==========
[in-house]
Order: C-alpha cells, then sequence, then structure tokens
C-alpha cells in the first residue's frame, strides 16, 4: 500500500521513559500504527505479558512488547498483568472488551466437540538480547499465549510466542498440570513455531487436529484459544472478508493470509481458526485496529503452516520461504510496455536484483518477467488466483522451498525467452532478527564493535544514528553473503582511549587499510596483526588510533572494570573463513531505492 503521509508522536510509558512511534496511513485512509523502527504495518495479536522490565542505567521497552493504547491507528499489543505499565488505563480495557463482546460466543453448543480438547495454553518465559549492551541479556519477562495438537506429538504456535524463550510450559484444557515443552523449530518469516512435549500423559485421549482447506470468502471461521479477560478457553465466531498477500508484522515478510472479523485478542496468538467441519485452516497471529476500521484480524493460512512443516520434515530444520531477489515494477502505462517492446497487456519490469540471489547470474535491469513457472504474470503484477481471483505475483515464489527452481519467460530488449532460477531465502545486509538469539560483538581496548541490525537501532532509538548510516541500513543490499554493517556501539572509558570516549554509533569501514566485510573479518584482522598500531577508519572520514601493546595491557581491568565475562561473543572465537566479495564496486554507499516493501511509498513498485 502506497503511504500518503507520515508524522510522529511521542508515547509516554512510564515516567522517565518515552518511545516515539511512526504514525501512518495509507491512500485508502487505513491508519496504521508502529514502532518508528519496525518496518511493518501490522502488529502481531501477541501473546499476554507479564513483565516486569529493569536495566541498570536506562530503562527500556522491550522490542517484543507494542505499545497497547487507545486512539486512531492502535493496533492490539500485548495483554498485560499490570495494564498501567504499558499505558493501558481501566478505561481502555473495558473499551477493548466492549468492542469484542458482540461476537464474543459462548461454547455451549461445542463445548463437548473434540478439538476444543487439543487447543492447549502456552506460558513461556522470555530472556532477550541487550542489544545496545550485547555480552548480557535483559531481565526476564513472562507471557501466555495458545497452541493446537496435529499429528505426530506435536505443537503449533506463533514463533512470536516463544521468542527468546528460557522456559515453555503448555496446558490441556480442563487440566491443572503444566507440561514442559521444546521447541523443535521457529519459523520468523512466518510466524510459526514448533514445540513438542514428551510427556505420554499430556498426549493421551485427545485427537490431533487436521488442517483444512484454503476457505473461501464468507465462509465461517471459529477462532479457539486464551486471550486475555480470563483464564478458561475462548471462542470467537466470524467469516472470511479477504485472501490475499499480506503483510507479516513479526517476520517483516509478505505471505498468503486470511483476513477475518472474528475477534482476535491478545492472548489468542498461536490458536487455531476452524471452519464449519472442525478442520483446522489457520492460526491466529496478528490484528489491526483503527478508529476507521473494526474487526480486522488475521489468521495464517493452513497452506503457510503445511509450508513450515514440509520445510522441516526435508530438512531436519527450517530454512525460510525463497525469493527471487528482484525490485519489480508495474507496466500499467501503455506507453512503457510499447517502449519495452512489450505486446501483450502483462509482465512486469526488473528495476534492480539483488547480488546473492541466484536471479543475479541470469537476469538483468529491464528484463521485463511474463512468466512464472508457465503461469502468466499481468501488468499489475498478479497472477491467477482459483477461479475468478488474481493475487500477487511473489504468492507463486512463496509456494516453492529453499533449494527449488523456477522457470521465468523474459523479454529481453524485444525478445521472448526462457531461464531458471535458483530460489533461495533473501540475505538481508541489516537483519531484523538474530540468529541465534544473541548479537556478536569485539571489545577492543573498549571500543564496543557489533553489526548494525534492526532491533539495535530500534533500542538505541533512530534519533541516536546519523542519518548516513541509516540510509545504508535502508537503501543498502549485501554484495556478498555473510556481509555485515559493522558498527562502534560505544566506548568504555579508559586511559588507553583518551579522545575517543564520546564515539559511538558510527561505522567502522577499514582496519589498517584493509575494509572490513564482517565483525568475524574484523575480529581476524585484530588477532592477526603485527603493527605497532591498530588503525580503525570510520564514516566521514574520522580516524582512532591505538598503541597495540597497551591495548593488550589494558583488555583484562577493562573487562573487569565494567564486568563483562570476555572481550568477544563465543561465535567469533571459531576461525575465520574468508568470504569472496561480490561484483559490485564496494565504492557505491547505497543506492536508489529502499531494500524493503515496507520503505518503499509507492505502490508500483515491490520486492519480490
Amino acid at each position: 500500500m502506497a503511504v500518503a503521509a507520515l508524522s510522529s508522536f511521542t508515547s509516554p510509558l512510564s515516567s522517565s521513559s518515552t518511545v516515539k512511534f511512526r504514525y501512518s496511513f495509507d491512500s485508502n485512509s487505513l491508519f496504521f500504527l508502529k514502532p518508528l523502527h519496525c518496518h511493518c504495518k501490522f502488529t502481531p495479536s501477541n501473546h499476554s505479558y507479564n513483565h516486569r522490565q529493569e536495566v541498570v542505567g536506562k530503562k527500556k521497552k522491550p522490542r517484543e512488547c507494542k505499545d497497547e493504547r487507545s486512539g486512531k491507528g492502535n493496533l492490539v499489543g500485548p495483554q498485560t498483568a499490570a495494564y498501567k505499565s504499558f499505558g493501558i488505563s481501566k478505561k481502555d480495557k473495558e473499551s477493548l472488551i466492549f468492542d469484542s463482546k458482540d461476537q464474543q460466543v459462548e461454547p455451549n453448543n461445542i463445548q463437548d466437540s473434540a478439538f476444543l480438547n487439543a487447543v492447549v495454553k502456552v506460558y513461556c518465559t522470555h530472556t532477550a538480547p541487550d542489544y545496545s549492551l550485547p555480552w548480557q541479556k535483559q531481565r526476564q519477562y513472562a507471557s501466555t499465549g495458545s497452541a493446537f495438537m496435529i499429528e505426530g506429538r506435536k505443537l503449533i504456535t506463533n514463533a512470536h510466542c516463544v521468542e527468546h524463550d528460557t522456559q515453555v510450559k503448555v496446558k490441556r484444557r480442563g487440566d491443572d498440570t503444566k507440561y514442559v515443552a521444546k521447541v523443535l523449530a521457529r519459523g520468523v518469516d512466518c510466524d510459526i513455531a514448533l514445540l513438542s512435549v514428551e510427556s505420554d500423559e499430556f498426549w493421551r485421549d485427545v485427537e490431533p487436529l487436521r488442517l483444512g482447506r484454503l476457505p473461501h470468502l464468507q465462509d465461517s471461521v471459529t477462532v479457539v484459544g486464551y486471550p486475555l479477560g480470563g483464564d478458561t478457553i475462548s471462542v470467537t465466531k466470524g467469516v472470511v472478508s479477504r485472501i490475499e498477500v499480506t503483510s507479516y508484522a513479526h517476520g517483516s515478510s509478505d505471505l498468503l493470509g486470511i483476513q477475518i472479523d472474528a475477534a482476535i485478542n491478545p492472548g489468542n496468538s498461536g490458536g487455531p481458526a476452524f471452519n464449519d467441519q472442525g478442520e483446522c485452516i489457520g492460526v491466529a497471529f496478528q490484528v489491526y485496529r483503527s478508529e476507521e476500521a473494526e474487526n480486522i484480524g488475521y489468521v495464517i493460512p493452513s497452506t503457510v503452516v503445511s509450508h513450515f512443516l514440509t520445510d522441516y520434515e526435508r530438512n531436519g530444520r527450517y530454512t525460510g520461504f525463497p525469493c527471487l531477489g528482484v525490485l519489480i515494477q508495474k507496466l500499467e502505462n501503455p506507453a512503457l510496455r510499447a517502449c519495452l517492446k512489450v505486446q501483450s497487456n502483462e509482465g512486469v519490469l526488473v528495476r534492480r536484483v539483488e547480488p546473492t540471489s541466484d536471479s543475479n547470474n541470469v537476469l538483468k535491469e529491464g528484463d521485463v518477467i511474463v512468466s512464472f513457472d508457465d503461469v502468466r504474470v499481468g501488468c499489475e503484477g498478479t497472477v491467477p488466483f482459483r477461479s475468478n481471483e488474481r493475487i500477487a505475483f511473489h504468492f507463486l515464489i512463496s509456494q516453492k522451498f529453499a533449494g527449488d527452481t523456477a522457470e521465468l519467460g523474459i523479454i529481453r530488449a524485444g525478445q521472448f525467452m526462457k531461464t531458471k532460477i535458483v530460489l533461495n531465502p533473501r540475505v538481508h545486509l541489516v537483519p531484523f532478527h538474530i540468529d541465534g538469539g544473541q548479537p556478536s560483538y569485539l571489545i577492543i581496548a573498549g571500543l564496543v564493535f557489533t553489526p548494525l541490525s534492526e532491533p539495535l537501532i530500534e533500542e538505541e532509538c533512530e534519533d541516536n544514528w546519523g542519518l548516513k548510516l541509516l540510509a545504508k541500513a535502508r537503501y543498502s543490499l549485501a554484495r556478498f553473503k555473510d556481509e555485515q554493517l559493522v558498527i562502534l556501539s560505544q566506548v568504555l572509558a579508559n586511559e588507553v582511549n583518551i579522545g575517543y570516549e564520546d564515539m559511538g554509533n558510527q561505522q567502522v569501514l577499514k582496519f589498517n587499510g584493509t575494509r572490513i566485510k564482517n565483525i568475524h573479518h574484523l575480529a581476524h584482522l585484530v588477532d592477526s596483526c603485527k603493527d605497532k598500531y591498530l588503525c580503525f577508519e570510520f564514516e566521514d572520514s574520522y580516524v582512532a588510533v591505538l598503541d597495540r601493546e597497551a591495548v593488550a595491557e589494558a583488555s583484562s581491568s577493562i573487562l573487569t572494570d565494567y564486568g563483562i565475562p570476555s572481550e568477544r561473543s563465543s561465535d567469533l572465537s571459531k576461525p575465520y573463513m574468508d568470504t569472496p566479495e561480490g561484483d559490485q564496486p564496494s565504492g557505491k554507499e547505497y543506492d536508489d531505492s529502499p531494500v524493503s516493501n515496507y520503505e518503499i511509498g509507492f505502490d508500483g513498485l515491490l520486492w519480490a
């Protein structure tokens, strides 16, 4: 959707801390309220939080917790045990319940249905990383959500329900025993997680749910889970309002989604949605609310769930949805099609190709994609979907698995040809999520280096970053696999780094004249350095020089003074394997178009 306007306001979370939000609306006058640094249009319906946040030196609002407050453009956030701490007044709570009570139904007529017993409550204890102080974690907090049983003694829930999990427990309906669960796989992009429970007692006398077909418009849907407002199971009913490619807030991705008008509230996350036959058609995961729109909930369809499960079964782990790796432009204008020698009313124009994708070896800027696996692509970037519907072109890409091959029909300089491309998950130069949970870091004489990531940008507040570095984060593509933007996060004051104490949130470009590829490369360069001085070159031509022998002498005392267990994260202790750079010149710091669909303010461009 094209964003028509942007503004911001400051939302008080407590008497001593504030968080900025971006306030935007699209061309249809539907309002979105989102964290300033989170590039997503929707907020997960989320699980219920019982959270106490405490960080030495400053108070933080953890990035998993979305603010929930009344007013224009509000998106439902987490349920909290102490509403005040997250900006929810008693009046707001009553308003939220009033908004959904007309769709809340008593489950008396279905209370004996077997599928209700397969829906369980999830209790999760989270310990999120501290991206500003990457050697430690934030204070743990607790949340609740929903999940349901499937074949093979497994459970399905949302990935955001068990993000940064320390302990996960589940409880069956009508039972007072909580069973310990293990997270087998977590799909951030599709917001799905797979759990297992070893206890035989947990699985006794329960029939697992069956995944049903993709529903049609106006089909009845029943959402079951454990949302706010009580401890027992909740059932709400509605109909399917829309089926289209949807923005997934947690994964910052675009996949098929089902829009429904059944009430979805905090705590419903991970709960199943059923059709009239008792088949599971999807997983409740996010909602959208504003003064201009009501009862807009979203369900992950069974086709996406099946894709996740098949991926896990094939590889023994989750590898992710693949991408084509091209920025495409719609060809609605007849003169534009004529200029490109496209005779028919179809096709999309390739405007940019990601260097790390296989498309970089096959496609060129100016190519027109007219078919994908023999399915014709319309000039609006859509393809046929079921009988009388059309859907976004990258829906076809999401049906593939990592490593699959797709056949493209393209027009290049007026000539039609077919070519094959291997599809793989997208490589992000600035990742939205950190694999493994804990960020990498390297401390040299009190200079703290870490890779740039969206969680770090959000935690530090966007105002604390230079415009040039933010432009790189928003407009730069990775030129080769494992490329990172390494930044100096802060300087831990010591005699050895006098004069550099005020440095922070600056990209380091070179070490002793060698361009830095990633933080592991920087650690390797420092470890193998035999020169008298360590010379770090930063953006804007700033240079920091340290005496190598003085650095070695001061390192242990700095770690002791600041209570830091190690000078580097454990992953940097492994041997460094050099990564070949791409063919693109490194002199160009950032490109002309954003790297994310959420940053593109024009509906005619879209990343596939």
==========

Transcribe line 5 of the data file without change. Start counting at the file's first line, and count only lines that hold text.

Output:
């Protein structure tokens, strides 16, 4: 959707801390309220939080917790045990319940249905990383959500329900025993997680749910889970309002989604949605609310769930949805099609190709994609979907698995040809999520280096970053696999780094004249350095020089003074394997178009 306007306001979370939000609306006058640094249009319906946040030196609002407050453009956030701490007044709570009570139904007529017993409550204890102080974690907090049983003694829930999990427990309906669960796989992009429970007692006398077909418009849907407002199971009913490619807030991705008008509230996350036959058609995961729109909930369809499960079964782990790796432009204008020698009313124009994708070896800027696996692509970037519907072109890409091959029909300089491309998950130069949970870091004489990531940008507040570095984060593509933007996060004051104490949130470009590829490369360069001085070159031509022998002498005392267990994260202790750079010149710091669909303010461009 094209964003028509942007503004911001400051939302008080407590008497001593504030968080900025971006306030935007699209061309249809539907309002979105989102964290300033989170590039997503929707907020997960989320699980219920019982959270106490405490960080030495400053108070933080953890990035998993979305603010929930009344007013224009509000998106439902987490349920909290102490509403005040997250900006929810008693009046707001009553308003939220009033908004959904007309769709809340008593489950008396279905209370004996077997599928209700397969829906369980999830209790999760989270310990999120501290991206500003990457050697430690934030204070743990607790949340609740929903999940349901499937074949093979497994459970399905949302990935955001068990993000940064320390302990996960589940409880069956009508039972007072909580069973310990293990997270087998977590799909951030599709917001799905797979759990297992070893206890035989947990699985006794329960029939697992069956995944049903993709529903049609106006089909009845029943959402079951454990949302706010009580401890027992909740059932709400509605109909399917829309089926289209949807923005997934947690994964910052675009996949098929089902829009429904059944009430979805905090705590419903991970709960199943059923059709009239008792088949599971999807997983409740996010909602959208504003003064201009009501009862807009979203369900992950069974086709996406099946894709996740098949991926896990094939590889023994989750590898992710693949991408084509091209920025495409719609060809609605007849003169534009004529200029490109496209005779028919179809096709999309390739405007940019990601260097790390296989498309970089096959496609060129100016190519027109007219078919994908023999399915014709319309000039609006859509393809046929079921009988009388059309859907976004990258829906076809999401049906593939990592490593699959797709056949493209393209027009290049007026000539039609077919070519094959291997599809793989997208490589992000600035990742939205950190694999493994804990960020990498390297401390040299009190200079703290870490890779740039969206969680770090959000935690530090966007105002604390230079415009040039933010432009790189928003407009730069990775030129080769494992490329990172390494930044100096802060300087831990010591005699050895006098004069550099005020440095922070600056990209380091070179070490002793060698361009830095990633933080592991920087650690390797420092470890193998035999020169008298360590010379770090930063953006804007700033240079920091340290005496190598003085650095070695001061390192242990700095770690002791600041209570830091190690000078580097454990992953940097492994041997460094050099990564070949791409063919693109490194002199160009950032490109002309954003790297994310959420940053593109024009509906005619879209990343596939």